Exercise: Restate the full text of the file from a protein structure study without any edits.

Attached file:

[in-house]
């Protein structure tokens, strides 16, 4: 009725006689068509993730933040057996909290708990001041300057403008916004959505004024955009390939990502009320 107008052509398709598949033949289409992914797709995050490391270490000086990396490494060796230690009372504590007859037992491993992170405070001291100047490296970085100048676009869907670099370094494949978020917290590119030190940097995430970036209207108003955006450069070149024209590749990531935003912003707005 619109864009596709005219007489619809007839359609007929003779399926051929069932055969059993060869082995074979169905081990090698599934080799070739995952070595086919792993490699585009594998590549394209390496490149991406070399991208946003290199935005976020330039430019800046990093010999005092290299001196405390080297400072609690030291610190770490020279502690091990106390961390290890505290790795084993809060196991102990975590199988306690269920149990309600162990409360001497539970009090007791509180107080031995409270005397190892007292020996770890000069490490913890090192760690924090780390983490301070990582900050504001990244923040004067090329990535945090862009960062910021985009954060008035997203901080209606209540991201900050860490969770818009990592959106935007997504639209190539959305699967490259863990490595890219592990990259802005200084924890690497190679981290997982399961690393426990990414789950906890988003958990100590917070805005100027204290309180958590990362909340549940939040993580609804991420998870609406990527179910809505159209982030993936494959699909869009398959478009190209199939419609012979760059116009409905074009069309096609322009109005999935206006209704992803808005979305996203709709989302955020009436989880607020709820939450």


[in-house]
């Protein structure tokens, strides 16, 4: 009725006689068509993730933040057996909290708990001041300057403008916004959505004024955009390939990502009320 107008052509398709598949033949289409992914797709995050490391270490000086990396490494060796230690009372504590007859037992491993992170405070001291100047490296970085100048676009869907670099370094494949978020917290590119030190940097995430970036209207108003955006450069070149024209590749990531935003912003707005 619109864009596709005219007489619809007839359609007929003779399926051929069932055969059993060869082995074979169905081990090698599934080799070739995952070595086919792993490699585009594998590549394209390496490149991406070399991208946003290199935005976020330039430019800046990093010999005092290299001196405390080297400072609690030291610190770490020279502690091990106390961390290890505290790795084993809060196991102990975590199988306690269920149990309600162990409360001497539970009090007791509180107080031995409270005397190892007292020996770890000069490490913890090192760690924090780390983490301070990582900050504001990244923040004067090329990535945090862009960062910021985009954060008035997203901080209606209540991201900050860490969770818009990592959106935007997504639209190539959305699967490259863990490595890219592990990259802005200084924890690497190679981290997982399961690393426990990414789950906890988003958990100590917070805005100027204290309180958590990362909340549940939040993580609804991420998870609406990527179910809505159209982030993936494959699909869009398959478009190209199939419609012979760059116009409905074009069309096609322009109005999935206006209704992803808005979305996203709709989302955020009436989880607020709820939450």